The UK House of Commons’ International Development Committee, in a latest report has called on the UK government to support the African Development Bank (AfDB) towards faster disbursement of funds to African nations.
According to the report, a key challenge of the Bank is leveraging private funds for its key infrastructure projects. And the covid-19 pandemic is likely to worsen this problem, the report warned.
Along these lines, the Independent Commission for Aid Impact (ICAI) recommended that: “One possible action that could improve the prospects for funding of infrastructure is for a faster disbursement of the Bank’s paid-in capital”. The committee further urged that, “the Government, through its position as UK Executive Director, to consider encouraging this and other possible routes to maintaining financial support for Africa’s infrastructure.”
The report revealed that the bank lacked adequate staff with expertise in areas about safeguarding and development of fragile states.
Thus, the report recommended that the UK Government should encourage sustained progress towards solving the skills gap at the Bank. While doing this, it further notes that the UK Government acknowledge and respect the independence of the bank. Thus, the UK should seek for early action and monitoring progress on the Bank’s recruitment and retention.
Furthermore, the report emphasized that UK’s support should be in line with the Bank’s key role in complementing bilateral support.
Highlights of the report
Specifically, the report highlights that this support by the UK Government is to help African nations recover faster from the impact of Covid-19 pandemic. The report was prepared by the Sub-Committee on the Work of the Independent Commission for Aid Impact (ICAI).
The UK is among one of the 28 non-regional members and shareholders of the AfDB. Furthermore, among all G7 countries with shares in the Bank, the UK has the smallest shareholding in the Bank.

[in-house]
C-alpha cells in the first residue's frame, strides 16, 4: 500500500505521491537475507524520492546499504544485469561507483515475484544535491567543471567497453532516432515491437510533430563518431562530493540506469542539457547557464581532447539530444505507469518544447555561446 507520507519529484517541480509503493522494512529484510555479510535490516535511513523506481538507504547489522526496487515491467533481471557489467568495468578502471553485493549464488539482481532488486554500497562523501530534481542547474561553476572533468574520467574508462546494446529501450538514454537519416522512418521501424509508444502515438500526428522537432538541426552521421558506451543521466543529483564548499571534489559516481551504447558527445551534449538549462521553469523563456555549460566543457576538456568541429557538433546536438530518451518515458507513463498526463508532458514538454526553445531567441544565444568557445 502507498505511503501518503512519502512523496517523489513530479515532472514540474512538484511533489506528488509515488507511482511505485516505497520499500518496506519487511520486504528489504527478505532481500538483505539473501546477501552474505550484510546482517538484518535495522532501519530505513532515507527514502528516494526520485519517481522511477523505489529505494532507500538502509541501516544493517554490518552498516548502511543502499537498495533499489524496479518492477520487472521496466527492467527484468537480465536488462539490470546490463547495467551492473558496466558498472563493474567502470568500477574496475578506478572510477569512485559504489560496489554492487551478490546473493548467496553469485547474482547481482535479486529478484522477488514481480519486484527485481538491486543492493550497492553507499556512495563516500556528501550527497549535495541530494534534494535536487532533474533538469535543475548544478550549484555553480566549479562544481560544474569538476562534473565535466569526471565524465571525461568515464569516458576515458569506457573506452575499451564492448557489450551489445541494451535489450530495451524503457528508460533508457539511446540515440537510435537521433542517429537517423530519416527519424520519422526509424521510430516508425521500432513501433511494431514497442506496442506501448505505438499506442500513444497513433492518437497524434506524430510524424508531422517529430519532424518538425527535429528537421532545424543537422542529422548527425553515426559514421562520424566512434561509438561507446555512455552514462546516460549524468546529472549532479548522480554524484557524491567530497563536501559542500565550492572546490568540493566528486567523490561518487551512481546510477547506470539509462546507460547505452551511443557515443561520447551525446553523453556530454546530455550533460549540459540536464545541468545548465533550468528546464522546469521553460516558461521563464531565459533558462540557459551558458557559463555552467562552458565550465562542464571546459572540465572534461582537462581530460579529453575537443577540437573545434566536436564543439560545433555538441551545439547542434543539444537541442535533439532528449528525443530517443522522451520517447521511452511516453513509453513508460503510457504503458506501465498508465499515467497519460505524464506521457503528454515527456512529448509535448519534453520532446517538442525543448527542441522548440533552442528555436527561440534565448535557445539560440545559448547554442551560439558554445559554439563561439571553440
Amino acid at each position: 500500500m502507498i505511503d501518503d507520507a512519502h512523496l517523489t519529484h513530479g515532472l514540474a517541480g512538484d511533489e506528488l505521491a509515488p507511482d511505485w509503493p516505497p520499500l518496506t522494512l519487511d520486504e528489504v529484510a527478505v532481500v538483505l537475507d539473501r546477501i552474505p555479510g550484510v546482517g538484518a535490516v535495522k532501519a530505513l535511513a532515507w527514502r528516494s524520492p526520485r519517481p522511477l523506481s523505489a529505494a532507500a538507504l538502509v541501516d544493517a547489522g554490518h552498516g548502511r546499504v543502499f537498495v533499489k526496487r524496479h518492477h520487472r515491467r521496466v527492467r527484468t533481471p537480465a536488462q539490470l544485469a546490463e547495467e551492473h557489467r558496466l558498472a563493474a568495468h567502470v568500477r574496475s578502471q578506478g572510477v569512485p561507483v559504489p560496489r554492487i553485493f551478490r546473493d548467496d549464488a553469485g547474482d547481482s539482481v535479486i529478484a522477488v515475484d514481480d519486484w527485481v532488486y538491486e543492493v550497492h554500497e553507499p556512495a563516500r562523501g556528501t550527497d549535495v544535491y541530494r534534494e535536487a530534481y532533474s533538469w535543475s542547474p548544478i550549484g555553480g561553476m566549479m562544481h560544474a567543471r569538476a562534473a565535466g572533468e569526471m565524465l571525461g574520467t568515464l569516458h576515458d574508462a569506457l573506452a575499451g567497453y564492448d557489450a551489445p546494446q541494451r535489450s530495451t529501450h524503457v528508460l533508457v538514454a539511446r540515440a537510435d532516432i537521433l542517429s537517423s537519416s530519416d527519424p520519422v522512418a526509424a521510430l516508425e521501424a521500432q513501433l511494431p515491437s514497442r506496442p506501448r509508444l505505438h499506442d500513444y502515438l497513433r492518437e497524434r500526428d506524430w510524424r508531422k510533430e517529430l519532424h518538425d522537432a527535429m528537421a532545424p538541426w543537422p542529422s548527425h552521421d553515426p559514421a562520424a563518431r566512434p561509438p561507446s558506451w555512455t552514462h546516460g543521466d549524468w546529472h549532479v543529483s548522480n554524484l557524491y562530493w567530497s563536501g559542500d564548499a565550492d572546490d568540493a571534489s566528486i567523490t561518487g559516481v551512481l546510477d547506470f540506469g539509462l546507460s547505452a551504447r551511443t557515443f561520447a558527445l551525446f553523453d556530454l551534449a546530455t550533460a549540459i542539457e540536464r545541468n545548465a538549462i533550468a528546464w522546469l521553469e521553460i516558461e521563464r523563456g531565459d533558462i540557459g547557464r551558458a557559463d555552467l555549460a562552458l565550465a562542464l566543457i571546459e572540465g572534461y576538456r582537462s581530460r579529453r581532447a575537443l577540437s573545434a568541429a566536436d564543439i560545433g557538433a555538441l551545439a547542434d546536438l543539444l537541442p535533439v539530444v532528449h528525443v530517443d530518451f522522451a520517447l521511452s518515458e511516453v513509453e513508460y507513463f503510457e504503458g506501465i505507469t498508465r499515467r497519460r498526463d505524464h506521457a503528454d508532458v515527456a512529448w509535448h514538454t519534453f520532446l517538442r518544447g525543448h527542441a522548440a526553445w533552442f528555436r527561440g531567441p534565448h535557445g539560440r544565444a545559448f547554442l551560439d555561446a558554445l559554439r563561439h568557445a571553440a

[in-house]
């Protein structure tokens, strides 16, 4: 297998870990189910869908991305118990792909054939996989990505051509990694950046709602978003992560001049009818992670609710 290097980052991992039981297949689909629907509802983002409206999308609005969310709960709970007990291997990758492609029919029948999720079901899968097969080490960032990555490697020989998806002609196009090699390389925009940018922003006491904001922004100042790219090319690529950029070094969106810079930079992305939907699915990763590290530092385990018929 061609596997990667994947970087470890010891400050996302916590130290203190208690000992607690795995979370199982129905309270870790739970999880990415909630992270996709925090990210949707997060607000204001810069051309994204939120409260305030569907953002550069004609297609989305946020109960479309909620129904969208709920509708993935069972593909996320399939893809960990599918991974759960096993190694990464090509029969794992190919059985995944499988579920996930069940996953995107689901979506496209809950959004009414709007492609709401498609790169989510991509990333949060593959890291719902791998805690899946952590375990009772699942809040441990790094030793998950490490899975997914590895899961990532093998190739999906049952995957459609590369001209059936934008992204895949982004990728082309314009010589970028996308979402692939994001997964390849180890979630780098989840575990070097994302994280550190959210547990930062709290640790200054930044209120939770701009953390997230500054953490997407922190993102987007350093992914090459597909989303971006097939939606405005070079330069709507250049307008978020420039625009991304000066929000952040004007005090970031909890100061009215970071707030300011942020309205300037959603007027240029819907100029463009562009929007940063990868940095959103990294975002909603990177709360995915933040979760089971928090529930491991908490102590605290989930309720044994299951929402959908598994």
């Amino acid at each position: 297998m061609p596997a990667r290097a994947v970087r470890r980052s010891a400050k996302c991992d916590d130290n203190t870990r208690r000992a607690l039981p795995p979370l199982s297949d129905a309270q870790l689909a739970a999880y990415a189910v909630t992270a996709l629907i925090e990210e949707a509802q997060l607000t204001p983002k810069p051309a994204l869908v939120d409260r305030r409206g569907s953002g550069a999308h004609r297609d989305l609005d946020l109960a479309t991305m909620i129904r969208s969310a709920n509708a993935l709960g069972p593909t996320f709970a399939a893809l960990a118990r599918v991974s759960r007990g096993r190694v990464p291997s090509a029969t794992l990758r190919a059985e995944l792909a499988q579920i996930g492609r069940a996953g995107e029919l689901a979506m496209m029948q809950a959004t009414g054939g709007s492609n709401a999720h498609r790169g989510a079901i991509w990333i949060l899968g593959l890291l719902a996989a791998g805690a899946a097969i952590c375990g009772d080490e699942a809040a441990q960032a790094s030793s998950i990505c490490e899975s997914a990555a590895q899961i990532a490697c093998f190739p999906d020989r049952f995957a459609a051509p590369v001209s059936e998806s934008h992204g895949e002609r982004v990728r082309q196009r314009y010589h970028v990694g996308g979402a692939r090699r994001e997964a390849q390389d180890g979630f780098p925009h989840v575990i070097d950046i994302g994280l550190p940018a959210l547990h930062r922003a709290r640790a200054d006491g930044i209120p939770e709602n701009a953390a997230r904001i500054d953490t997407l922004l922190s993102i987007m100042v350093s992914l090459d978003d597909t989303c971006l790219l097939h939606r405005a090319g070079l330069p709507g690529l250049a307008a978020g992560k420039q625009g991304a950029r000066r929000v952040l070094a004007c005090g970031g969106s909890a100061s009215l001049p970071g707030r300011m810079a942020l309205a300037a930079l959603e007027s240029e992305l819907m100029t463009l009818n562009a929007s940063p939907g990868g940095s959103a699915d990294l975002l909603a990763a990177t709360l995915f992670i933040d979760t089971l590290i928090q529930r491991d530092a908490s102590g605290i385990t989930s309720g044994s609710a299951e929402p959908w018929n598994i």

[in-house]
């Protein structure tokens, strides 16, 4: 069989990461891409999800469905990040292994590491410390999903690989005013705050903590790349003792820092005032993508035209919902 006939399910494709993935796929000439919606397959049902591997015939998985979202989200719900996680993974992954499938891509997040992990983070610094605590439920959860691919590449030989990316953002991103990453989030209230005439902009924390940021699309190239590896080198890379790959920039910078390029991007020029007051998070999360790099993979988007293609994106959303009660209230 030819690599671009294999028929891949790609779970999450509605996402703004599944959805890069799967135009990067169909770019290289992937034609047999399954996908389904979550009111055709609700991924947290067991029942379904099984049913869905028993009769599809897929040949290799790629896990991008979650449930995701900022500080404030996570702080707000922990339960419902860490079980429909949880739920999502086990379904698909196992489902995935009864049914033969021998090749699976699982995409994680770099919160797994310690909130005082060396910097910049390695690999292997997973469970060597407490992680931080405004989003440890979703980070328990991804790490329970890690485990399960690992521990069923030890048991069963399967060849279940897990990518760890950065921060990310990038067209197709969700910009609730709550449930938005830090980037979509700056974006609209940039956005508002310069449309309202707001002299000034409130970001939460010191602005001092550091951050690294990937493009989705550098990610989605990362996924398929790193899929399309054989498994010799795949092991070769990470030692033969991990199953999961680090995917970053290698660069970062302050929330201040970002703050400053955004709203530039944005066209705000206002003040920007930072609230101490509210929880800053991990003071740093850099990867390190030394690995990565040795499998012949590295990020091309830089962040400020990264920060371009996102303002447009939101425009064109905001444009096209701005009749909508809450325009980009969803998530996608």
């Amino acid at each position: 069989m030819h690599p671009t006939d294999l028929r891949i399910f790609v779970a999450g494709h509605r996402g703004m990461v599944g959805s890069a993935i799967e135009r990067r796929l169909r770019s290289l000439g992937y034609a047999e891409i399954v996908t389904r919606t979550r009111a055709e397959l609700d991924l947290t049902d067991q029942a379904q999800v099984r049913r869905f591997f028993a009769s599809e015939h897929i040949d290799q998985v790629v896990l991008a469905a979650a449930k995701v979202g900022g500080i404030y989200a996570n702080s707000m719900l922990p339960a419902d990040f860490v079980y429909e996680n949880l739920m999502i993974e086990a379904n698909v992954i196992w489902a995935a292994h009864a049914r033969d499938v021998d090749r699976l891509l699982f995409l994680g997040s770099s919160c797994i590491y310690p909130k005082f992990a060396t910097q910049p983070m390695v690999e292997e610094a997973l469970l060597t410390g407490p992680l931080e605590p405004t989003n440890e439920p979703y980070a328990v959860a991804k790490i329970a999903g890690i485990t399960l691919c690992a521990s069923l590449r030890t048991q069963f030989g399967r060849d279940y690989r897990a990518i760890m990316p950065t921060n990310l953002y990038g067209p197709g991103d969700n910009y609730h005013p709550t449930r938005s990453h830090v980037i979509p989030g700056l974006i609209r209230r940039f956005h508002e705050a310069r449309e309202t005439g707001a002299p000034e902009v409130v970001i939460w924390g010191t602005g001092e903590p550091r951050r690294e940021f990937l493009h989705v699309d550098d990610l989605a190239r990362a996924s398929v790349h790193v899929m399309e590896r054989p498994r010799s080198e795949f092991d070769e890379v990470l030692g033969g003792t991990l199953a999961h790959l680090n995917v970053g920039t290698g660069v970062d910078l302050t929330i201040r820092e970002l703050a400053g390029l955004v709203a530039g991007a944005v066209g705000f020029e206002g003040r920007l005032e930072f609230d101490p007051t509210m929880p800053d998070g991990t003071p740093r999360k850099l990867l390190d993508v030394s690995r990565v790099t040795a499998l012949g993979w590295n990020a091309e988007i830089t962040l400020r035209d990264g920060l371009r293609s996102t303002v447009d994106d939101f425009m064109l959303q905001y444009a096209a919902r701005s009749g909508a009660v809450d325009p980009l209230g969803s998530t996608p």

That notwithstanding, over the years, its involvement has so far yielded positive results in promoting the UK’s aid objectives. Thus, the support being called for should be viewed in that light. These include key cross-cutting priorities such as fragile states and gender, Theo Clarke, Chair of the sub-Committee averred.
“However, Africa does face the major challenges of the coronavirus pandemic and the growing threat from climate change. I hope the Bank rises to these challenges, supported by its donors. Funds should be made more accessible to support recovery from covid-19.
“Following COP26 in Glasgow, eyes will be on the continent as there will be an African host of COP27. Therefore, investment in green technologies and innovation is key, and the African Development Bank can play a major role in realising this potential.”Theo Clarke, Chair of sub-committee, ICAI
Acknowledging the report, the President of the African Development Bank, Dr. Akinwumi Adesina intimated: “we welcome the positive findings of this important UK parliamentary report.”
He added that “the constructive feedback of our members and shareholders is extremely valuable to us as we continually assess the efficacy of our overall operations – especially as we strive to help our regional member countries cope with and recover strong from the pandemic.”